Tuesday, October 9, 2012

Please sir, may I have a pumpkin?

The floor above me is being especially loud tonight, which means no sleep for me but a blog for you! Just one of the perks of dorm life. :)

How about a culture blog?

Today we had a lecture on British identity and culture. It's interesting to learn about immigration trends to this area of the world, as they are completely different from back home. It's also interesting to note that the British still keep WWII memories and lessons close to their heart, even the younger generations. It makes sense, as so much of the current society was shaped out of post-war efforts.

Here is a bit of our history lesson (mind you, a very small portion and generalized. Also, feel free to correct me if I get something wrong).

During the war, pretty much everyone in Great Britain was treated equally. Even the rich were on food rations, and the bombers had no preference where the bombs landed, as long as they hit something. This led to many innocent civilians being killed, both rich and poor alike.

After the war, the government in charge and the people of the nation decided that everyone deserved to be helped out of the damage the war caused. All citizens deserved health care--hence, the NHS was born. Everyone deserved a job--and the government bought up industries to create more jobs (most of which have now been sold and privatized again because they realized private industries are generally more efficient). Education ages were raised to 16, with everyone having the chance to test into university. They also believed everyone deserved proper housing, since so much was destroyed in the war. Unfortunately this problem was not dealt with as well as the others, leading to some rather poor public housing that still stands today.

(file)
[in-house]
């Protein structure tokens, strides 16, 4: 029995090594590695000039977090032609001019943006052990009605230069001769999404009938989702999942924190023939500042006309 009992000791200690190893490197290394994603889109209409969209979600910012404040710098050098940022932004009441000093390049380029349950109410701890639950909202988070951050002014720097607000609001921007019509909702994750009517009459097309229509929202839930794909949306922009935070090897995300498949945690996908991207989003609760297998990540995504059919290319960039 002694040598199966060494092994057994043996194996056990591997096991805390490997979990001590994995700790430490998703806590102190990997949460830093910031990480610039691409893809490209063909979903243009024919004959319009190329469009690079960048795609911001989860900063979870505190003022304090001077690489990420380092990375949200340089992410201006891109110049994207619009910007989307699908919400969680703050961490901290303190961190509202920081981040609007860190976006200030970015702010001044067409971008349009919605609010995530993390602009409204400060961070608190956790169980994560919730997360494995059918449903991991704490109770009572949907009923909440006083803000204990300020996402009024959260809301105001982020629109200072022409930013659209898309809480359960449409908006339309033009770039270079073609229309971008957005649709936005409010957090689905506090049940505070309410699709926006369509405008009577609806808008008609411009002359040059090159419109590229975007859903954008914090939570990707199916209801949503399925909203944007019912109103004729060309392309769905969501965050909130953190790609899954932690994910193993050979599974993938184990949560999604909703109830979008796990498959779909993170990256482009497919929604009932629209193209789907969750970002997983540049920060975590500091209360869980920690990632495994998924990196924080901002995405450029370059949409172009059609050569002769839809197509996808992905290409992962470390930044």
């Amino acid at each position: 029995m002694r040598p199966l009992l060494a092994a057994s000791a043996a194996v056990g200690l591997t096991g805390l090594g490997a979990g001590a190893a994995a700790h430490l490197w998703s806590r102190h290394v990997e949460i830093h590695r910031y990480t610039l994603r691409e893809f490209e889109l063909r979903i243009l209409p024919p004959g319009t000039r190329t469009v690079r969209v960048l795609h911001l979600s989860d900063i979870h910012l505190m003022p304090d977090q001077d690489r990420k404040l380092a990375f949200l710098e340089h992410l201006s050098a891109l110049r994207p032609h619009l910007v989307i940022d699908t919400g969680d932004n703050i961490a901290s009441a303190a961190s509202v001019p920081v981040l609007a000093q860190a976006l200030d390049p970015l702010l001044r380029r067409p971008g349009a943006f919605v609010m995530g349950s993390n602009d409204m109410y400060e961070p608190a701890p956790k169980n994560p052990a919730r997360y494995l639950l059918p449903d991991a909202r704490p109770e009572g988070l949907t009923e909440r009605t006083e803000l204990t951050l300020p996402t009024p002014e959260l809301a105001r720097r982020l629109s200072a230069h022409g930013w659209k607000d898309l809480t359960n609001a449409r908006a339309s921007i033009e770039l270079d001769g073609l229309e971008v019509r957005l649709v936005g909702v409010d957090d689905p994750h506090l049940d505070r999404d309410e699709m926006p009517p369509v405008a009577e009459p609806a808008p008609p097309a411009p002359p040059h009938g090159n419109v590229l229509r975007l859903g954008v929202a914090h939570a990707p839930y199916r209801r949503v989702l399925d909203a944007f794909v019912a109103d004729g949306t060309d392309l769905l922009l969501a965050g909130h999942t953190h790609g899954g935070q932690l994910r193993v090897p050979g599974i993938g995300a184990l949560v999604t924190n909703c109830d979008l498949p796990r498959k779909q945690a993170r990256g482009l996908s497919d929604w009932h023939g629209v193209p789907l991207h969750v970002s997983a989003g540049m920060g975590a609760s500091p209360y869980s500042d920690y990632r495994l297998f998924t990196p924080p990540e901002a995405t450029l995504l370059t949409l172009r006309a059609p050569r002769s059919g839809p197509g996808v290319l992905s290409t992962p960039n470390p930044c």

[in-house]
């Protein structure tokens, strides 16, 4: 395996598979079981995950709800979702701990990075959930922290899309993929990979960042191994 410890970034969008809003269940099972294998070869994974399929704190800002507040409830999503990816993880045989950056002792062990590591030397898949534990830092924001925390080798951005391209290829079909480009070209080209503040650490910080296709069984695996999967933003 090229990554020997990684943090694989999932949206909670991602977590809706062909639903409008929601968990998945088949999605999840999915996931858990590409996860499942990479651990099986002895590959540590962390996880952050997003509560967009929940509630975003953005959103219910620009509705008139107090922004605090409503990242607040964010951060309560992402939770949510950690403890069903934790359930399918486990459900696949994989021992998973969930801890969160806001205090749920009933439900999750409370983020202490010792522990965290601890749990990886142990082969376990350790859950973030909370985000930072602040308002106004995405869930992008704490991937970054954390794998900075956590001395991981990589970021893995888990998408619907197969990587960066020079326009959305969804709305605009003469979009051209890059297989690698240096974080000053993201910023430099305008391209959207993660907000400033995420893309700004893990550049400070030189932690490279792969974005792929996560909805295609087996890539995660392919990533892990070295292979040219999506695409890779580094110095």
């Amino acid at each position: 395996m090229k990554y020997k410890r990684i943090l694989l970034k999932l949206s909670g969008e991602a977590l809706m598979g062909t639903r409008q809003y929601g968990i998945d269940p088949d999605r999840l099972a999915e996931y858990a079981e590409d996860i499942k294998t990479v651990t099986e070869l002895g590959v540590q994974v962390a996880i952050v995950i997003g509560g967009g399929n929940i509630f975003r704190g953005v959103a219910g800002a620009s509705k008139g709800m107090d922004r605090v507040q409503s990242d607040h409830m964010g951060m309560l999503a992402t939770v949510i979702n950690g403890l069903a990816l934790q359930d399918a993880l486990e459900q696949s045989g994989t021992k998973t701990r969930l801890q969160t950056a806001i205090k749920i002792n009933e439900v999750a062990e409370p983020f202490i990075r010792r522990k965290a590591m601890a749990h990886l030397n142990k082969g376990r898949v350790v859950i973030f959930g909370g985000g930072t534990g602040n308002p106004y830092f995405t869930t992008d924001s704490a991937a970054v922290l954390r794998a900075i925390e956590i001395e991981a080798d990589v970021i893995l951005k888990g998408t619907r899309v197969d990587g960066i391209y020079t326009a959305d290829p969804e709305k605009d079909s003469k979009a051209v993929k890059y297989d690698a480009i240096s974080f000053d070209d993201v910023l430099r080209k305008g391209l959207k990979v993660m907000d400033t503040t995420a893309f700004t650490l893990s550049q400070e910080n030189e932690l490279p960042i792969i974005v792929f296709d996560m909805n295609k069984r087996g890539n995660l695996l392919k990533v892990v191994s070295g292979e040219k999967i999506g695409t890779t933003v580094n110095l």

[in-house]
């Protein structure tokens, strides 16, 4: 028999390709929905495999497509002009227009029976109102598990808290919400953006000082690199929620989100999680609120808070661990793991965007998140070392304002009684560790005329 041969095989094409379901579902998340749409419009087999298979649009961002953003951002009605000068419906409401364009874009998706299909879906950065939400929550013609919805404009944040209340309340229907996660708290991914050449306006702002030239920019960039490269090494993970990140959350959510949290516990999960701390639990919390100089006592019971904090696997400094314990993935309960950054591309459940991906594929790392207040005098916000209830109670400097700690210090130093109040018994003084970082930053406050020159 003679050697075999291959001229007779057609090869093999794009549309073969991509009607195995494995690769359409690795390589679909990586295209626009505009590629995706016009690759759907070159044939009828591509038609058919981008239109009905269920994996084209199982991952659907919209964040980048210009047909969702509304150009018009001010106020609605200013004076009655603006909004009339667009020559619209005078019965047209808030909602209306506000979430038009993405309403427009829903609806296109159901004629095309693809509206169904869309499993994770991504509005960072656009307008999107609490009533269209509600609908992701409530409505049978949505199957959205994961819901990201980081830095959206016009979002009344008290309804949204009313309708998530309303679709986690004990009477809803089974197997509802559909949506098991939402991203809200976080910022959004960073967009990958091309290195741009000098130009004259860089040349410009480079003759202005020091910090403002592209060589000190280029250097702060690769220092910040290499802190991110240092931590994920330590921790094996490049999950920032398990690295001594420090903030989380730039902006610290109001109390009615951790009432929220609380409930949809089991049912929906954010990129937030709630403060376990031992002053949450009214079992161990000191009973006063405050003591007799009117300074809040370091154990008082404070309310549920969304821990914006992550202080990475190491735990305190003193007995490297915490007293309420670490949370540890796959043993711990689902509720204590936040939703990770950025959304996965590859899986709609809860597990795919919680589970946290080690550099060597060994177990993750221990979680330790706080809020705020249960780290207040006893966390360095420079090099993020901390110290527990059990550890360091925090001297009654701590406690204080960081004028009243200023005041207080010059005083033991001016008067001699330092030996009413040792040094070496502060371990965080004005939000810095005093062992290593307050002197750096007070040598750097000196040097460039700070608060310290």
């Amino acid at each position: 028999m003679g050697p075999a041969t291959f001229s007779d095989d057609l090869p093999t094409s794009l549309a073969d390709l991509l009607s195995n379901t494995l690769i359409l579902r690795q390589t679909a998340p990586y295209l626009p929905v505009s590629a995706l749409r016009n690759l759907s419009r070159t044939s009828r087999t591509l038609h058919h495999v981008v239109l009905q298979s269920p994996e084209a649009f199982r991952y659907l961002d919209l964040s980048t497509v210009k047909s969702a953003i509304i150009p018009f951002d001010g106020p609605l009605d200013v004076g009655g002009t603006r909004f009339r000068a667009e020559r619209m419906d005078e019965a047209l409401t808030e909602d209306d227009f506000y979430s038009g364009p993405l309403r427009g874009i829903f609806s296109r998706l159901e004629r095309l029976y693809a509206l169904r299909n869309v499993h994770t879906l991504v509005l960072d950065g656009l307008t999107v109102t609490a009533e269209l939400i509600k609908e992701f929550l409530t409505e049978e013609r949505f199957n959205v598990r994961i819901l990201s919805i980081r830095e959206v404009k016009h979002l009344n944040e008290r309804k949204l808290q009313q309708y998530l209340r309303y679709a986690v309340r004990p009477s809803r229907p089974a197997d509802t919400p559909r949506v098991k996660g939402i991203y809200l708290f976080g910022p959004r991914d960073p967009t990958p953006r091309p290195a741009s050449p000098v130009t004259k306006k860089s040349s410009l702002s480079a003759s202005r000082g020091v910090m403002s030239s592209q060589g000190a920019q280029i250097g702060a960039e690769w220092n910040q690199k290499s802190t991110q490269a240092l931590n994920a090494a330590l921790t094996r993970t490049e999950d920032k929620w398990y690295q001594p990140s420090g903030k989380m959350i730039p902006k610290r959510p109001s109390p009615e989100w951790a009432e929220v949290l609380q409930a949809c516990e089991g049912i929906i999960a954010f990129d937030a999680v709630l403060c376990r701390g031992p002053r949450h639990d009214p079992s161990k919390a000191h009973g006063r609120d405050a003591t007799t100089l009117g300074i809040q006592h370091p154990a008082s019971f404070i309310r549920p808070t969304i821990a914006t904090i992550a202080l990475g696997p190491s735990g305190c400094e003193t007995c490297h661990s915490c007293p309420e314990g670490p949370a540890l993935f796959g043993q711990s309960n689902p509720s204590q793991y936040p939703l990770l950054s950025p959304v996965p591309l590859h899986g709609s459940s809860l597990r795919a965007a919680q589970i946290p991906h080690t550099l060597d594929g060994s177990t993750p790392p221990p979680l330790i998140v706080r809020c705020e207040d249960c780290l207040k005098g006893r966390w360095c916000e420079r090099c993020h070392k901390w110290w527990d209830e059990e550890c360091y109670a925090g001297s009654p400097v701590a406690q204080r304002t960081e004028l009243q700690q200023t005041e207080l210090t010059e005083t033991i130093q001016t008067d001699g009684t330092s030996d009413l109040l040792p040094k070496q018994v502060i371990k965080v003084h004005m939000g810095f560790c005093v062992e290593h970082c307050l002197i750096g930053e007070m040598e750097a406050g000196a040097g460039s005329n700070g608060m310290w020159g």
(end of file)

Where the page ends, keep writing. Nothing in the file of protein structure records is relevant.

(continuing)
The war was many years ago, but it really influenced Europe both in mindset and subsequent policy. I know it was very important on US soil as well, but I hear more individuals talk about "the war" here than I ever have at home (because of when I was born).

We're getting ready for Dublin in a few days. Due to Ryanair baggage restrictions, I'm backpacking for real.

Enjoy October in the midwest! As far as I can tell, the English simply don't celebrate harvest time as we know it in Kansas. No corn mazes or pumpkins in sight. However, we do have some turning leaves. Have you ever seen ivy turn red before?

1 comment:

  1. The Brits don't forget their history! The losses of WW1 are still very real to them too as you'll see when everything stops at 11a.m. on November 11 to commemorate the Armistice. (I hope I have the date right!!) A friend of mine's Mom (Mum, 'scuse me!) lived through the Blitz then became a War Bride and emmigrated to the U.S. where my friend was born!